“Real empowerment comes from having both the principles and the practices understood and applied at all levels of the organization.” — Stephen R. Covey
I interviewed Kelly Cardenas on one of my recent podcasts, and something he said stuck to me. He said, if we understand principle-based leadership, “we can build everything professional and personal based on principles.”
In business and in life, our practices, more often than not, are driven by our principles, and sometimes we are not conscious of those principles.
And it is those same principles that make all the difference between being a manager and being a leader. Managers focus on taking charge of projects, making sure the goals are accomplished, and monitoring the conduct of everyone in a team. A leader, on the other hand, influences people, guides them in the right direction and course of action, and influences their opinion.
As Warren Bennis said, “Managers are people who do things right, and leaders are people who do the right thing.”
It is okay to do things right, but when things change, when your business is in the middle of scaling and everything seems to be out of place, when things go wrong and everyone in the team needs to be agile and creative in their problem-solving, settling for “how to do things right” won’t be enough. You and your team need to be aligned and know “how to do the right thing.”
That is where principle-centered leadership comes to shine.
When a team is aligned with the set of shared values of the organization, they are free to be agile and pivot when things get rough. And you, as the leader, can rest easy, trusting that they will do what is right because they understand the WHY behind WHAT they need to do.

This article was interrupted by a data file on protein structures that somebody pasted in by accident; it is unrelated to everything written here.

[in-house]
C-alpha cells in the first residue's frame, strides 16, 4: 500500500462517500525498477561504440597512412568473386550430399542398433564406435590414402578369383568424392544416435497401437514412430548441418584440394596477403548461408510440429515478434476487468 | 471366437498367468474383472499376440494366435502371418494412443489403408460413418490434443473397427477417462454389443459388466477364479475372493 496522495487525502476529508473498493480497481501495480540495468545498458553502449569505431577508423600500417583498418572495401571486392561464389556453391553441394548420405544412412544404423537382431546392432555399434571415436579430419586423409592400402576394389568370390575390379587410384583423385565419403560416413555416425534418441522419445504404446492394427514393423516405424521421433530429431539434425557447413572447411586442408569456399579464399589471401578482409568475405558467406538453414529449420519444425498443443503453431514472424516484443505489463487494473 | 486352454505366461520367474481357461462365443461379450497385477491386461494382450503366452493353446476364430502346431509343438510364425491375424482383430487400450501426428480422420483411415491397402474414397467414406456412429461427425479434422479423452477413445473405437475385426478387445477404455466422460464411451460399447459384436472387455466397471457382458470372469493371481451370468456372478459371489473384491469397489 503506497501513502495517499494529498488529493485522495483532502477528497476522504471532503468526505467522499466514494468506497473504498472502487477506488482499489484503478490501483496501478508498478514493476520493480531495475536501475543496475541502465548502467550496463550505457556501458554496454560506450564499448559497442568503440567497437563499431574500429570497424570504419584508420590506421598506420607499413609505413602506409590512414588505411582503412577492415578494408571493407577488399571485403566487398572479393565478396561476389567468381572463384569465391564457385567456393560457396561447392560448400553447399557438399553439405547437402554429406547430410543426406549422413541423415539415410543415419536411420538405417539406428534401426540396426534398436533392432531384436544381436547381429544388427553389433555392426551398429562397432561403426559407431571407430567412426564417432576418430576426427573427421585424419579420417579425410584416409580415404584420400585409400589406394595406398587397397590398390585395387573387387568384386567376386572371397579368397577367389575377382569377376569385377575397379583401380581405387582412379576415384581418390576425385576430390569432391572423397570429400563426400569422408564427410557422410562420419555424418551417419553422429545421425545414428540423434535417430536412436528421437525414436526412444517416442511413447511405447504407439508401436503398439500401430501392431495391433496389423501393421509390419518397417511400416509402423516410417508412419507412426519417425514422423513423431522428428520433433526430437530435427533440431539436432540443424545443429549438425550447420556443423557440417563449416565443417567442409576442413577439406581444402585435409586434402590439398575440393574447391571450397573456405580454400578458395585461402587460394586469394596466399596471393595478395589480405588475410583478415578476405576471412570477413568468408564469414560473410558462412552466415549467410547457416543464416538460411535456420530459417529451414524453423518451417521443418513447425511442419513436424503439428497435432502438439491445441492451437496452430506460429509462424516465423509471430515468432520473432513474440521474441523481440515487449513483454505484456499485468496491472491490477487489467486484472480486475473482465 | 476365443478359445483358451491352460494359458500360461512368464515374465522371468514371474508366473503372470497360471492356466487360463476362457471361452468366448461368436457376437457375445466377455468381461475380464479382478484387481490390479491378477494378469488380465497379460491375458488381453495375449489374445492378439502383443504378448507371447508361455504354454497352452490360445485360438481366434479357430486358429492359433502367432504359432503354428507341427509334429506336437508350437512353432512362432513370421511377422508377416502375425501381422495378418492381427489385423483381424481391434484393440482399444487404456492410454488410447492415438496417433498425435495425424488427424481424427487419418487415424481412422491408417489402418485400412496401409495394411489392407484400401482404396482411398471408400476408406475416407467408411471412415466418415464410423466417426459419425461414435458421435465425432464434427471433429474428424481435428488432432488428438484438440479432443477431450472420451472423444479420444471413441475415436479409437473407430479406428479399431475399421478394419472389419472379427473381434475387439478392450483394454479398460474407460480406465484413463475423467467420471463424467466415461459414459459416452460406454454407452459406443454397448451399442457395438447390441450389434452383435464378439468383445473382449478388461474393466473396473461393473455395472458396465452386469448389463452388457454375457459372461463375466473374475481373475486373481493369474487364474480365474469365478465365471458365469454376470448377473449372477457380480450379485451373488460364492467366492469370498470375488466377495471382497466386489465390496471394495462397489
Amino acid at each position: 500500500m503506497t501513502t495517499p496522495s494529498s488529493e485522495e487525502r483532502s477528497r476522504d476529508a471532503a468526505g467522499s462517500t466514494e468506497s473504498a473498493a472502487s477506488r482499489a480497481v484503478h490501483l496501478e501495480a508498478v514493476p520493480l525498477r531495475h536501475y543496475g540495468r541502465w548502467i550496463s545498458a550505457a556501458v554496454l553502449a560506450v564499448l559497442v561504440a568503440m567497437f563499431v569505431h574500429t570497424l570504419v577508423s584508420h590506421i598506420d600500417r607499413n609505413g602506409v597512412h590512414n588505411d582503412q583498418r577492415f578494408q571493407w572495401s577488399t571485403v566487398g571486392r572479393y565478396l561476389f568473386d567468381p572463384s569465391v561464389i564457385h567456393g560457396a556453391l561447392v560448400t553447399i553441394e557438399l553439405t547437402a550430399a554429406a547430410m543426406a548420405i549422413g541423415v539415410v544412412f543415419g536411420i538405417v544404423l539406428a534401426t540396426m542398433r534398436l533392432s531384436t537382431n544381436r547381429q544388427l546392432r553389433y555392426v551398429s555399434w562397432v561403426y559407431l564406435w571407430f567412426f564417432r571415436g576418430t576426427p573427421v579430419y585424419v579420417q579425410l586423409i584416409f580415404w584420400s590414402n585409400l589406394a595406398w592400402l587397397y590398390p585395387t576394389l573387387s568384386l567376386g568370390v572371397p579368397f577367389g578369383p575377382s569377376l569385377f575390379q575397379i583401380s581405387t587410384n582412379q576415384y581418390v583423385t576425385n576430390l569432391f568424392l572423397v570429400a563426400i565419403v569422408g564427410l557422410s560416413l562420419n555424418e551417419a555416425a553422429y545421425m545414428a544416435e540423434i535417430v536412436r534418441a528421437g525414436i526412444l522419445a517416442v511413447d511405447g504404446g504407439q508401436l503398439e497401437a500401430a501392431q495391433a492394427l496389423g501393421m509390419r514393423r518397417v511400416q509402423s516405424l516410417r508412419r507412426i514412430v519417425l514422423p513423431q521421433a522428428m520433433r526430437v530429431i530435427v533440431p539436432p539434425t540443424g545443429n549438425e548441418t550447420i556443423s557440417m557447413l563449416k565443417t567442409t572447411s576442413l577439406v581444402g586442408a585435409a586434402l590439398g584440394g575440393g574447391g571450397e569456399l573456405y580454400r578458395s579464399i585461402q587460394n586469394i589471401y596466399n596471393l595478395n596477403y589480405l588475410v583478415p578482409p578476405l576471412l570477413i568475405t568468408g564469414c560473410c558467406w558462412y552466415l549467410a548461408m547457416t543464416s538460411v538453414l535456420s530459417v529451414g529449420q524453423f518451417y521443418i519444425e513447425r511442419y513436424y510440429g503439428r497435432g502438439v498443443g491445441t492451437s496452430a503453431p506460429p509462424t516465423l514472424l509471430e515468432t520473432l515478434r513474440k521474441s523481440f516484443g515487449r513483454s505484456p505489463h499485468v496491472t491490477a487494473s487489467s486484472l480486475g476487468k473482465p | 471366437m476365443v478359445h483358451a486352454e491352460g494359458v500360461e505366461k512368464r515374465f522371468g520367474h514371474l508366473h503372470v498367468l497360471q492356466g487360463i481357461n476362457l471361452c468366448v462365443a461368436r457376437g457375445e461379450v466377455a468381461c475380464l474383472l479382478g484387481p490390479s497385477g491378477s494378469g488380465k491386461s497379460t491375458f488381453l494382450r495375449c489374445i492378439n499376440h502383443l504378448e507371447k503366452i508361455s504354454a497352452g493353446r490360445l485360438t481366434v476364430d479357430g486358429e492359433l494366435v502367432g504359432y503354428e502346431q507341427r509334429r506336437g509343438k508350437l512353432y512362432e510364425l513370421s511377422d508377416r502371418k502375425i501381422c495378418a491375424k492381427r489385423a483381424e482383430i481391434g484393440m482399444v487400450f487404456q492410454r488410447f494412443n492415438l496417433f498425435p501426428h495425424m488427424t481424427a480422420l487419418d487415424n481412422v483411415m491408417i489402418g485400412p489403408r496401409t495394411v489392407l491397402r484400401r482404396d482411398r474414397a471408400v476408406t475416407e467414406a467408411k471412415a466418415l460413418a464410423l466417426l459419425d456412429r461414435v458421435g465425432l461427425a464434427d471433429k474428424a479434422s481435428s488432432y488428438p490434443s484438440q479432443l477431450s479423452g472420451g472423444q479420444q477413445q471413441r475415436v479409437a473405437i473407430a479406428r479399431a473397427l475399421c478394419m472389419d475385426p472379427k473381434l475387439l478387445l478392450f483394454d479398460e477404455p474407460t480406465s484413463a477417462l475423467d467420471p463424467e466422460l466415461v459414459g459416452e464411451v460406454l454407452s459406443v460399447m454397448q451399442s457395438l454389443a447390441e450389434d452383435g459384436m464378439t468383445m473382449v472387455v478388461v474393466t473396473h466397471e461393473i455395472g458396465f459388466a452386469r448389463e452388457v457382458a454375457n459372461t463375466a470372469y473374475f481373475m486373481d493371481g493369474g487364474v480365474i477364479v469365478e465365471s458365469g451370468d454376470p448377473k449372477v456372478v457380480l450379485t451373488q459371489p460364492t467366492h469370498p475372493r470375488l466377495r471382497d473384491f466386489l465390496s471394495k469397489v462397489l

Principles are principles. They are defined as “the fundamental truth that serves as a foundation for a system of belief, behavior, and chain of reasoning.” There aren’t that many of them out there.
For us, it is summarized as ISPARK (Innovation, System, People First, Awareness, Resilience, and Kindness). That’s how I trust my team to operate on a daily basis. As long as I know they are aligned with these principles, I am confident in their ability to do what is right. And I can focus on the higher-leverage stuff I need to do.
Every once in a while, it would be a good idea to sit with them and review whether everyone is still working on the right things, what areas can be improved, how better can everyone work and collaborate, and whether the team is still aligned in the principles that are true and authentic to you, your brand, and the company.
What about you? What values are driving you and your team?
Thank you for reading A Brilliant Tribe.